Four politically exposed Ghanaians, including former ministers and a judge found in Dubai Unlocked

One former minister is linked to 20 properties costing over $6.2 million

Inusah Fuseini

Four politically exposed persons in Ghana have been cited in an investigative report named Dubai Unlocked, by the Organised Crime and Corruption Reporting Project (OCCRP) to own properties in Dubai worth several million dollars.

The individuals, including former ministers of state and a former Supreme Court judge, are linked to apartments in Dubai worth millions of dollars.

The individuals are Moses Asaga, a former minister of state and former Member of Parliament for Nabdam for many years. Inusah Fuseini, a former Member of Parliament for Tamale Central and former minister of state, Justice Anthony Benin, a former justice of the Supreme Court of Ghana and Dr Joseph Kwaku Asamoah, a former finance director of the Electoral Commission of Ghana.

Dr Asamoah who is registered as co-owner of two properties costing a total of $623,600 as found in the leaked documents, however told OCCRP that he had not paid for them and that they were acquired by another person. But he didn’t mention the person.

Moses Asaga who was also once the CEO of the Ghana Petroleum Commission is linked to one property costing $133,100.

Moses Asaga

Justice Benin, who also once served on the ECOWAS Court is linked to two properties costing a total of $412,300.

Inusah Fuseini is linked to 20 properties costing a total of more than $6.2 million.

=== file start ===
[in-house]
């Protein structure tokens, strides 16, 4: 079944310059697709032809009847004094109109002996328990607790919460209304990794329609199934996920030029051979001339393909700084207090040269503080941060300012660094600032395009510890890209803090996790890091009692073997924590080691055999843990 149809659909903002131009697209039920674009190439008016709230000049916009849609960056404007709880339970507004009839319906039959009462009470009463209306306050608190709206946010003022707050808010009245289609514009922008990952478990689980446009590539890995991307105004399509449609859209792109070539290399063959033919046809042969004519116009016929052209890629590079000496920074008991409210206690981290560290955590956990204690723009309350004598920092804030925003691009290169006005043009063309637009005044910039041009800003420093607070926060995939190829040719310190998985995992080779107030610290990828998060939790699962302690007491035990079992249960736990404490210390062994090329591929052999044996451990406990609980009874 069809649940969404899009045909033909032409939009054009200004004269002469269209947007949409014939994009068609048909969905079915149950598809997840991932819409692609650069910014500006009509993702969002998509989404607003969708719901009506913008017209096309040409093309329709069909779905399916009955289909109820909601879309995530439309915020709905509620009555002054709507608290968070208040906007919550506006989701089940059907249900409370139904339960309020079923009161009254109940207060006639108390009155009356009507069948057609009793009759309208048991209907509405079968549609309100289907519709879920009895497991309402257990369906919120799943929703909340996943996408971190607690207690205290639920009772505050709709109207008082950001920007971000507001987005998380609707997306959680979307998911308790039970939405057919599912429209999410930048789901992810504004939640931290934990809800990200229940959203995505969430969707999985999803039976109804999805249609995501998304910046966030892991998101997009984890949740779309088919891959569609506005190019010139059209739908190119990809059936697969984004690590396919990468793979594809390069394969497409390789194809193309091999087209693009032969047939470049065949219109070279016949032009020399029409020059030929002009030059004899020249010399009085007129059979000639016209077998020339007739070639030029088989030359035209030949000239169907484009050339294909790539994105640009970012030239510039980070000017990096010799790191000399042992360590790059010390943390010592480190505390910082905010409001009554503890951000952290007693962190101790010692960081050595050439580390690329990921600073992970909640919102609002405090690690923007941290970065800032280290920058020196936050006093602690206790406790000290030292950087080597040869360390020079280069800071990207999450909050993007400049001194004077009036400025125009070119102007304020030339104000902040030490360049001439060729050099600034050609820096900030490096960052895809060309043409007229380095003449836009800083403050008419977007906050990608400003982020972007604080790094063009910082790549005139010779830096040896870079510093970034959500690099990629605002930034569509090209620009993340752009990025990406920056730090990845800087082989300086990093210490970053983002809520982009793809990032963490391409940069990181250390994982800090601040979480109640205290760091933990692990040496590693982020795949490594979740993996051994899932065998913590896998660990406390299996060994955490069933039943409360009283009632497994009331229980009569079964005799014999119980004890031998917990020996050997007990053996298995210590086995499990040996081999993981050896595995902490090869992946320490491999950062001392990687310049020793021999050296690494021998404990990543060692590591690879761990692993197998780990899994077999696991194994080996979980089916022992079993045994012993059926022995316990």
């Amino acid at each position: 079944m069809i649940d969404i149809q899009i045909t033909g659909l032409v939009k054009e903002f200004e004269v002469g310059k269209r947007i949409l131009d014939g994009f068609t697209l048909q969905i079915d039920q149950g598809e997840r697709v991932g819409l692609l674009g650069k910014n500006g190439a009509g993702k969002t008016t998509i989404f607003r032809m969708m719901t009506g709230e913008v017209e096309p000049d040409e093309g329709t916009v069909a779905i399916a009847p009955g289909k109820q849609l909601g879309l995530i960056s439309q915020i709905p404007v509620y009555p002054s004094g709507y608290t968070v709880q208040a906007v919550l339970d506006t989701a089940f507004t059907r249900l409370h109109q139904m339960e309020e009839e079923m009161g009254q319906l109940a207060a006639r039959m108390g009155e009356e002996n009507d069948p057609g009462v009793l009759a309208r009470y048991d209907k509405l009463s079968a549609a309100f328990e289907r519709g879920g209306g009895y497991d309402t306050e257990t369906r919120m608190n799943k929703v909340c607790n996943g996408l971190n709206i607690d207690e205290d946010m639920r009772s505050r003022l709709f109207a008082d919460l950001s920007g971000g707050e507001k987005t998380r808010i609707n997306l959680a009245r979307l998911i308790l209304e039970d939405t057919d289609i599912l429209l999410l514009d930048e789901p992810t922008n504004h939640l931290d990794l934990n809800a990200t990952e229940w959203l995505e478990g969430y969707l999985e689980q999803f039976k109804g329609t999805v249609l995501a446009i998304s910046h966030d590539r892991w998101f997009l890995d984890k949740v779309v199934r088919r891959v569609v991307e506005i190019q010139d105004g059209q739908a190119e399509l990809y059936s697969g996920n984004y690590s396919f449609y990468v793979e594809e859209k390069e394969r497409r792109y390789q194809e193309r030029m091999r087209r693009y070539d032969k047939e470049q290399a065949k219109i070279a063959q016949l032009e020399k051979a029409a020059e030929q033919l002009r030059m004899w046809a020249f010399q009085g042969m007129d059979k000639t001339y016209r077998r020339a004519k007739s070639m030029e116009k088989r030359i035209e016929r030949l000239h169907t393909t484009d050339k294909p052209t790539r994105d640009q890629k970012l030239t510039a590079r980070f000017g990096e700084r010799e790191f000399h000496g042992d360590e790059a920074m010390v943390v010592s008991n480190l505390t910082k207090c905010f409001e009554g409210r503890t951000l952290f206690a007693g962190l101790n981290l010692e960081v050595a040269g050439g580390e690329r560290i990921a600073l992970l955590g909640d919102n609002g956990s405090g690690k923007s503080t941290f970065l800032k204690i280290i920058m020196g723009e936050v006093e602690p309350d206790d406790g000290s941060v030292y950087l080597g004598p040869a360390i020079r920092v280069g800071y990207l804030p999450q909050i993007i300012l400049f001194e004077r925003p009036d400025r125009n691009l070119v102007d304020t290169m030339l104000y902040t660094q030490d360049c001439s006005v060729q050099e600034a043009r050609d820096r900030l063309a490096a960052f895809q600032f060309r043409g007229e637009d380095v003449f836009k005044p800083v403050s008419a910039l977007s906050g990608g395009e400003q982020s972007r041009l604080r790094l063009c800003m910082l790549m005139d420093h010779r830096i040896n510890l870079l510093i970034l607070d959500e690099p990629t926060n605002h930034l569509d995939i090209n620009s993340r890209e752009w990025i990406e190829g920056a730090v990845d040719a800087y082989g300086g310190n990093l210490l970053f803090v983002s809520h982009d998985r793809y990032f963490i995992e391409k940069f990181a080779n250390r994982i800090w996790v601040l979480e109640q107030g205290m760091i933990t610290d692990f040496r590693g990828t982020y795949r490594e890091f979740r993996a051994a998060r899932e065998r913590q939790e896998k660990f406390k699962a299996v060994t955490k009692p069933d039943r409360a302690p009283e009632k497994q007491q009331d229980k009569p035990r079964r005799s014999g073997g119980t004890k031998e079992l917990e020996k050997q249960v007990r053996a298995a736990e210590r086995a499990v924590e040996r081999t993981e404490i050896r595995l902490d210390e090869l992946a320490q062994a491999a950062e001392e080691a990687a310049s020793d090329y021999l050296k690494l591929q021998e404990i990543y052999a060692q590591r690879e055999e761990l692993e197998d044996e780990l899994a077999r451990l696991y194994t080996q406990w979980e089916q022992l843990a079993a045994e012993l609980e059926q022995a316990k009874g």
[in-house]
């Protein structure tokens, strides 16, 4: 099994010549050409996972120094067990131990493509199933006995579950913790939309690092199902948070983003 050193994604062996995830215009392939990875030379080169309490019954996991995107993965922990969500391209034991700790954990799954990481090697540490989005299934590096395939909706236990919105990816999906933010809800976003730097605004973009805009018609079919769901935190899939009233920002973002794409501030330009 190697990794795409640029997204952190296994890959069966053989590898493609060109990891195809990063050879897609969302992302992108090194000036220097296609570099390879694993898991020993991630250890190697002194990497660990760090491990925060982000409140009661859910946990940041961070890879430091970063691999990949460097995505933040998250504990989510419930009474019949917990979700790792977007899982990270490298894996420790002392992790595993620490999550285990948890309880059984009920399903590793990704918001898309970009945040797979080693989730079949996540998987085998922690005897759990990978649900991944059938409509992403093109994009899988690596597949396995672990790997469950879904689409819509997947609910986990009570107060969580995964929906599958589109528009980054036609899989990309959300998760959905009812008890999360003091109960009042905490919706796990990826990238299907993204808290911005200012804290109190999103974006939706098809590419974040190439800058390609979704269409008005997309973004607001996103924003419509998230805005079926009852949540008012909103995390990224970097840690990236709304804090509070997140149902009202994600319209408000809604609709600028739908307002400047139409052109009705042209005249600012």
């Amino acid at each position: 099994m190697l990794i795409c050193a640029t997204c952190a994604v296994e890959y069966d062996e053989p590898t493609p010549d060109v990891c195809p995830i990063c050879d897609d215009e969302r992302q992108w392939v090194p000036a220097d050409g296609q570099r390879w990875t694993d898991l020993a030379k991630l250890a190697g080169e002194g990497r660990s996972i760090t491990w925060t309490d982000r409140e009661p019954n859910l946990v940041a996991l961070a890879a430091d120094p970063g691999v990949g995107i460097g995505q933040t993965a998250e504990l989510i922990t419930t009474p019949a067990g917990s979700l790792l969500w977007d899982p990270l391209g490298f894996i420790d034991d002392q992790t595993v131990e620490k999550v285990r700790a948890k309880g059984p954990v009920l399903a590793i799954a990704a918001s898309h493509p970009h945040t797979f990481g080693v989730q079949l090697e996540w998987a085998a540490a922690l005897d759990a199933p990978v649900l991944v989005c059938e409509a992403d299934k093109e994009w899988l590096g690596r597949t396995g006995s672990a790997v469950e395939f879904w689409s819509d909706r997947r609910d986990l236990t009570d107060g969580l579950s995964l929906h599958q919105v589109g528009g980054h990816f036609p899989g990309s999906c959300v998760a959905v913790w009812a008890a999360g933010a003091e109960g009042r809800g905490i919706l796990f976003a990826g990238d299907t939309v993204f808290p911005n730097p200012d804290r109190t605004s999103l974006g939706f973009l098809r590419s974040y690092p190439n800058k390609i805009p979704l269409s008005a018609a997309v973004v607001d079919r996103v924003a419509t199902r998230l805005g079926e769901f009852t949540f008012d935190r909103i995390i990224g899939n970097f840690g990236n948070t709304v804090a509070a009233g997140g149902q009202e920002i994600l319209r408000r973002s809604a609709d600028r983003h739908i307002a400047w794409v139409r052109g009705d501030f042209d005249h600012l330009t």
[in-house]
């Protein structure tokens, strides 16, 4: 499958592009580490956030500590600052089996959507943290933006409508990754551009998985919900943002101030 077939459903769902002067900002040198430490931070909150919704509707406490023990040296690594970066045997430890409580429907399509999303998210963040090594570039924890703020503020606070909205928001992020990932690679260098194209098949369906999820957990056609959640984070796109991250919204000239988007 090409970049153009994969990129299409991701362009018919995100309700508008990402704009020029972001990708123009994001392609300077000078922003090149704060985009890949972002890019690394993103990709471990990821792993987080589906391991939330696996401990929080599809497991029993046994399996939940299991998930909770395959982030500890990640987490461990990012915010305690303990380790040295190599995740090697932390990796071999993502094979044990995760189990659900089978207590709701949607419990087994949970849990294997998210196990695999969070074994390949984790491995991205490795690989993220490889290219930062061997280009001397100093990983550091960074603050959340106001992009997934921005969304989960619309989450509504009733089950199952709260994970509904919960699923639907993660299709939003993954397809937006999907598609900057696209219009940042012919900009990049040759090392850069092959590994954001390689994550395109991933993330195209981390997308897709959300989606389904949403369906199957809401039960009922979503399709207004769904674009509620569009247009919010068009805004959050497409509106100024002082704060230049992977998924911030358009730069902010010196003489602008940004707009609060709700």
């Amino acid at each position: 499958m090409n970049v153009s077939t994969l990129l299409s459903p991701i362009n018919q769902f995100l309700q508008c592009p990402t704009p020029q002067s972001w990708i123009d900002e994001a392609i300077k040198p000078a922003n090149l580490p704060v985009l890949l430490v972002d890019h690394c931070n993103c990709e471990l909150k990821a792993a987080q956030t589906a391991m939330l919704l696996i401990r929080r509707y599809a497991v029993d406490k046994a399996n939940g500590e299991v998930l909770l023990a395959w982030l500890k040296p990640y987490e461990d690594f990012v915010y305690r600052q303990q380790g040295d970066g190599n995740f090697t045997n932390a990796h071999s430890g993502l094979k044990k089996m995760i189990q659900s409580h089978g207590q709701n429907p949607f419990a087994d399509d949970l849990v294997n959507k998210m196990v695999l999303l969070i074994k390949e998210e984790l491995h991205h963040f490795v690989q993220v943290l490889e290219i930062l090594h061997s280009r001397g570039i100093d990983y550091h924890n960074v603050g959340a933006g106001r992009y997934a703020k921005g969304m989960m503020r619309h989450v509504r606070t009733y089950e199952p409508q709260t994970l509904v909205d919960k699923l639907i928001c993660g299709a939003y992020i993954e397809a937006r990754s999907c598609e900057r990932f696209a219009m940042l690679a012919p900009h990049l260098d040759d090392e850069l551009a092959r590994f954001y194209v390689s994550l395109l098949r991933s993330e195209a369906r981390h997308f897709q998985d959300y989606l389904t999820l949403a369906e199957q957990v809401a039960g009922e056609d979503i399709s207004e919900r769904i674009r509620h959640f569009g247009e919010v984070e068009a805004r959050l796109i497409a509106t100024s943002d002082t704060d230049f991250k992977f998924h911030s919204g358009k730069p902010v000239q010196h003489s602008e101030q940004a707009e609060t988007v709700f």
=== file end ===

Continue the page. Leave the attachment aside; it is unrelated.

According to the OCCRP, that worked on the investigation with reporters from across the world, they uncovered in the leaked property data, dozens of other convicted criminals, fugitives, and sanctioned individuals who have owned at least one piece of real estate in Dubai. There are also political figures and their associates, including those accused of corruption or who have kept their properties hidden from the public.

The OCCRP said the leaked records, which date largely from 2022 and 2020, were initially obtained by the Center for Advanced Defense Studies, a Washington, D.C., nonprofit that researches international crime and conflict. The data was then shared with the Norwegian financial outlet E24 and OCCRP, who coordinated an investigative project with more than 70 media outlets around the globe.

Dr Joseph Kwaku Asamoah
Justice Anthony Benin

Journalists spent months confirming the identity of owners in the data using open source research, official records, previous leaks, and other forms of reporting. Only those individuals whose identities could be verified and who are considered in the public interest — either because of their alleged criminal pasts or political prominence — have been included in this project, the OCCRP said.

The new data it said, builds on earlier leaks of Dubai property records from 2016 and 2020, providing a more up-to-date look at who owns what across the city’s skyscrapers and opulent villa communities. From alleged Australian cocaine traffickers to the relatives of African dictators and a coterie of sanctioned Hezbollah financiers, the findings reveal how the city has opened its arms to disreputable characters from around the globe.

UAE officials — including at the ministries of interior, economy, and justice — and Dubai Police did not respond to detailed questions, but the country’s embassies in the U.K. and Norway sent a brief response to reporters, saying that the country “takes its role in protecting the integrity of the global financial system extremely seriously.”

“In its continuing pursuit of global criminals, the UAE works closely with international partners to disrupt and deter all forms of illicit finance,” the statement added. “The UAE is committed to continuing these efforts and actions more than ever today and over the longer term.”

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